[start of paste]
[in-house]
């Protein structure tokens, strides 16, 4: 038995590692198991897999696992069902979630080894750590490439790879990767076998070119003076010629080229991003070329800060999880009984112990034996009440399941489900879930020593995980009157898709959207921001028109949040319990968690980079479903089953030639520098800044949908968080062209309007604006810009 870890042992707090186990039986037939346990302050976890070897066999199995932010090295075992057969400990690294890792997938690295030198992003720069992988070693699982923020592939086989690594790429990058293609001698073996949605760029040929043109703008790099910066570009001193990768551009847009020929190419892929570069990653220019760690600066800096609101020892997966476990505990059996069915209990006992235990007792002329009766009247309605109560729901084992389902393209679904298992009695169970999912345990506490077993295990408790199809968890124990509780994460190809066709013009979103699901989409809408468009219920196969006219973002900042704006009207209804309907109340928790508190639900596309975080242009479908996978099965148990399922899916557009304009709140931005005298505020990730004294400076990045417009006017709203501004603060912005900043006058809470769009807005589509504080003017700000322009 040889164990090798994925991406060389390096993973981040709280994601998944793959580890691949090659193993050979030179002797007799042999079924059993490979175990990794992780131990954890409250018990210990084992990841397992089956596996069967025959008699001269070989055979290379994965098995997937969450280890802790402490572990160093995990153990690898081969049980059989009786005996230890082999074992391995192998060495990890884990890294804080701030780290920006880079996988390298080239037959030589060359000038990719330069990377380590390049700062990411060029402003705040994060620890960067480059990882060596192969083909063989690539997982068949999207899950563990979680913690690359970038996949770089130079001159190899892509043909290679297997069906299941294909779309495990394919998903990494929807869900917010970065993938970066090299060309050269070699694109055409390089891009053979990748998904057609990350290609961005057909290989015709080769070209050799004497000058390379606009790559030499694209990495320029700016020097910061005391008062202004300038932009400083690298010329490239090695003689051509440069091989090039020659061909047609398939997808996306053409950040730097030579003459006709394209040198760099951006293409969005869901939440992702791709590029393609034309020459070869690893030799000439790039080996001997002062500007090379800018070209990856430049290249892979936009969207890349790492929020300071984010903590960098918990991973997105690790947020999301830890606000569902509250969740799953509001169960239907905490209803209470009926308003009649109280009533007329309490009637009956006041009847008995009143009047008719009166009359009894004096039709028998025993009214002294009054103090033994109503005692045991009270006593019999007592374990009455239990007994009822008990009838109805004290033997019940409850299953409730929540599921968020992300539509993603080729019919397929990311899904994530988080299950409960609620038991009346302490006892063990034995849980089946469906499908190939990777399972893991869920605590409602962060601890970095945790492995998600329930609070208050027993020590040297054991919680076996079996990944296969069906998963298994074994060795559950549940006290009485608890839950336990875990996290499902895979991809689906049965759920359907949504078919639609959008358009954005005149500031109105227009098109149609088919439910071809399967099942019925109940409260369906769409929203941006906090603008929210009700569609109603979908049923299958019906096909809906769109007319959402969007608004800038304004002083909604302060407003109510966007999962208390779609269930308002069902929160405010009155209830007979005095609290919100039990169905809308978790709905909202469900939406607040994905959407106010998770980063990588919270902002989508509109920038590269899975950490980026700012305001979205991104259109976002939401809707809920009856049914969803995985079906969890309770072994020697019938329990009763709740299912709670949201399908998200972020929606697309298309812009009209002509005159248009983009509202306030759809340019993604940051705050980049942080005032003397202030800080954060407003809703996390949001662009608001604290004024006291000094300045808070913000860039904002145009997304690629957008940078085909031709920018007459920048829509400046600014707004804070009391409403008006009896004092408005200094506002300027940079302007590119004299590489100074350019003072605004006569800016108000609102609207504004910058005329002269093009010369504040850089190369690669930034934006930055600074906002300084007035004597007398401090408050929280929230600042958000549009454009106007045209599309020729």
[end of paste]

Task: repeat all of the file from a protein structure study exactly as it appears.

[in-house]
């Protein structure tokens, strides 16, 4: 038995590692198991897999696992069902979630080894750590490439790879990767076998070119003076010629080229991003070329800060999880009984112990034996009440399941489900879930020593995980009157898709959207921001028109949040319990968690980079479903089953030639520098800044949908968080062209309007604006810009 870890042992707090186990039986037939346990302050976890070897066999199995932010090295075992057969400990690294890792997938690295030198992003720069992988070693699982923020592939086989690594790429990058293609001698073996949605760029040929043109703008790099910066570009001193990768551009847009020929190419892929570069990653220019760690600066800096609101020892997966476990505990059996069915209990006992235990007792002329009766009247309605109560729901084992389902393209679904298992009695169970999912345990506490077993295990408790199809968890124990509780994460190809066709013009979103699901989409809408468009219920196969006219973002900042704006009207209804309907109340928790508190639900596309975080242009479908996978099965148990399922899916557009304009709140931005005298505020990730004294400076990045417009006017709203501004603060912005900043006058809470769009807005589509504080003017700000322009 040889164990090798994925991406060389390096993973981040709280994601998944793959580890691949090659193993050979030179002797007799042999079924059993490979175990990794992780131990954890409250018990210990084992990841397992089956596996069967025959008699001269070989055979290379994965098995997937969450280890802790402490572990160093995990153990690898081969049980059989009786005996230890082999074992391995192998060495990890884990890294804080701030780290920006880079996988390298080239037959030589060359000038990719330069990377380590390049700062990411060029402003705040994060620890960067480059990882060596192969083909063989690539997982068949999207899950563990979680913690690359970038996949770089130079001159190899892509043909290679297997069906299941294909779309495990394919998903990494929807869900917010970065993938970066090299060309050269070699694109055409390089891009053979990748998904057609990350290609961005057909290989015709080769070209050799004497000058390379606009790559030499694209990495320029700016020097910061005391008062202004300038932009400083690298010329490239090695003689051509440069091989090039020659061909047609398939997808996306053409950040730097030579003459006709394209040198760099951006293409969005869901939440992702791709590029393609034309020459070869690893030799000439790039080996001997002062500007090379800018070209990856430049290249892979936009969207890349790492929020300071984010903590960098918990991973997105690790947020999301830890606000569902509250969740799953509001169960239907905490209803209470009926308003009649109280009533007329309490009637009956006041009847008995009143009047008719009166009359009894004096039709028998025993009214002294009054103090033994109503005692045991009270006593019999007592374990009455239990007994009822008990009838109805004290033997019940409850299953409730929540599921968020992300539509993603080729019919397929990311899904994530988080299950409960609620038991009346302490006892063990034995849980089946469906499908190939990777399972893991869920605590409602962060601890970095945790492995998600329930609070208050027993020590040297054991919680076996079996990944296969069906998963298994074994060795559950549940006290009485608890839950336990875990996290499902895979991809689906049965759920359907949504078919639609959008358009954005005149500031109105227009098109149609088919439910071809399967099942019925109940409260369906769409929203941006906090603008929210009700569609109603979908049923299958019906096909809906769109007319959402969007608004800038304004002083909604302060407003109510966007999962208390779609269930308002069902929160405010009155209830007979005095609290919100039990169905809308978790709905909202469900939406607040994905959407106010998770980063990588919270902002989508509109920038590269899975950490980026700012305001979205991104259109976002939401809707809920009856049914969803995985079906969890309770072994020697019938329990009763709740299912709670949201399908998200972020929606697309298309812009009209002509005159248009983009509202306030759809340019993604940051705050980049942080005032003397202030800080954060407003809703996390949001662009608001604290004024006291000094300045808070913000860039904002145009997304690629957008940078085909031709920018007459920048829509400046600014707004804070009391409403008006009896004092408005200094506002300027940079302007590119004299590489100074350019003072605004006569800016108000609102609207504004910058005329002269093009010369504040850089190369690669930034934006930055600074906002300084007035004597007398401090408050929280929230600042958000549009454009106007045209599309020729």